To leave or not to leave? Only you can decide how much you are willing to take from an abusive partner.
Sometimes you’re in so deep you don’t think you can leave. Sometimes the treatment you get, while not great, seems worth the good times. So you put up with the bad times. Whatever decision you make, if you have an abusive partner, you will have to consider how to manage your relationship.
Here are some tactics that may help you:
- Stay strong. Above all, keep these words in your head. Make them your mantra. Abusive people have special talent at giving heartfelt apologies and sweet-talking you into giving them another chance. So they can hook you in again just in time to be cruel once more. Do your best to disengage. Recognize that you never have been a two-some—it’s always been all about the abuser. So stay strong and resist his charms.*
- Set limits. Let your partner know that you will no longer accept certain behaviors from him. Practice this speech alone before you deliver it. Make a list of specific things that are deal-breakers—angrily yelling at you, putting you down in public, punishing you with the silent treatment. Whatever behaviors you will no longer tolerate, do not waver in your conviction. He will try to tell you that he doesn’t really yell that loud, or he’s only kidding when he puts you down. Or whatever. Stand firm and repeat that you will not take it anymore.
- Stand your ground. He’s going to test you, of course. Repeatedly. And you are going to have to remain intransigent. Let him suffer the consequences. If he treats you in a way that is unacceptable, be prepared to stop making excuses for him. To stop cleaning up his messes. To stop trying to fix him. To stop keeping the peace by acquiescing. Be prepared to leave. Leave the room, leave the house, leave the relationship. Because you will no longer accept being abused. When you are willing to walk away, you change the dynamic and you get your power back.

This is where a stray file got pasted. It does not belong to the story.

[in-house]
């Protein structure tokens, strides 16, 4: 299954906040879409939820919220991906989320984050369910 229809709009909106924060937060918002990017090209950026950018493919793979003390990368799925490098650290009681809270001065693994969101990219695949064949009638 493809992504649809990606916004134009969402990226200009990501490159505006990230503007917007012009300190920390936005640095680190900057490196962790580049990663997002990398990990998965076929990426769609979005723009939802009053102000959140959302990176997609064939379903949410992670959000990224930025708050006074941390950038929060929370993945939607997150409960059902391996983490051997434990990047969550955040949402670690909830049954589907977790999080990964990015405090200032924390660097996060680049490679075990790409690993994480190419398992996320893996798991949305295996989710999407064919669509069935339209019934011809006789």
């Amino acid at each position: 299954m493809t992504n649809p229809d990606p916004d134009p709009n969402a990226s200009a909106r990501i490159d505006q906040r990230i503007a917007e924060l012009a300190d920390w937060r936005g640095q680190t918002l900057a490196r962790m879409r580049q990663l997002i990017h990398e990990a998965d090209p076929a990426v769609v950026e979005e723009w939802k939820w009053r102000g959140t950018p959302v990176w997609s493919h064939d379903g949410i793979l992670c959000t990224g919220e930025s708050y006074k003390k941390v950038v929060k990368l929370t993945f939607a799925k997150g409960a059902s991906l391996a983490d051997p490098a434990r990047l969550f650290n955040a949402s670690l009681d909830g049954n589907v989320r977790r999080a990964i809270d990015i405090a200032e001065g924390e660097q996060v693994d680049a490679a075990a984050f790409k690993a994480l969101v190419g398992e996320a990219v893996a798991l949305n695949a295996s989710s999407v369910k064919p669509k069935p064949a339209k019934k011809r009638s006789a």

- Put yourself first. Be honest. You have caved to your partner so much you may have lost yourself in your relationship. It is time to think about yourself for a change. Think about your values, your needs, your desires. Then make decisions with what you want in mind. Find people who are not controlling and cultivate them as friends. Engage and connect with people you find interesting, and with people who like you for who you are. People who support you.
- Forgive but don’t forget. Your abusive partner has hurt you. But don’t let him maintain his power over you. When you find the strength to forgive him, you will find that his power diminishes. After all, controlling people are bullies who probably feel helpless and powerless themselves. They use people like you to help them feel okay. And they manipulate you into the relationship because they fear rejection, abandonment, and loneliness. So you can forgive them their faults, but never forget they have harmed you. And you want to be free from harm.
You deserve a loving relationship with someone who supports you, not puts you down. With someone who encourages you, not makes you feel bad. But first you have to love yourself enough to find the strength to break out of an abusive relationship. So you can become the real you.
*Abusers can be women, too. We are using males as the example in this article.
Nancy Travers is an Orange County Counseling professional. If you need safe, effective counseling services, please get in touch. You can reach her here: https://nancyscounselingcorner.com/contact-us.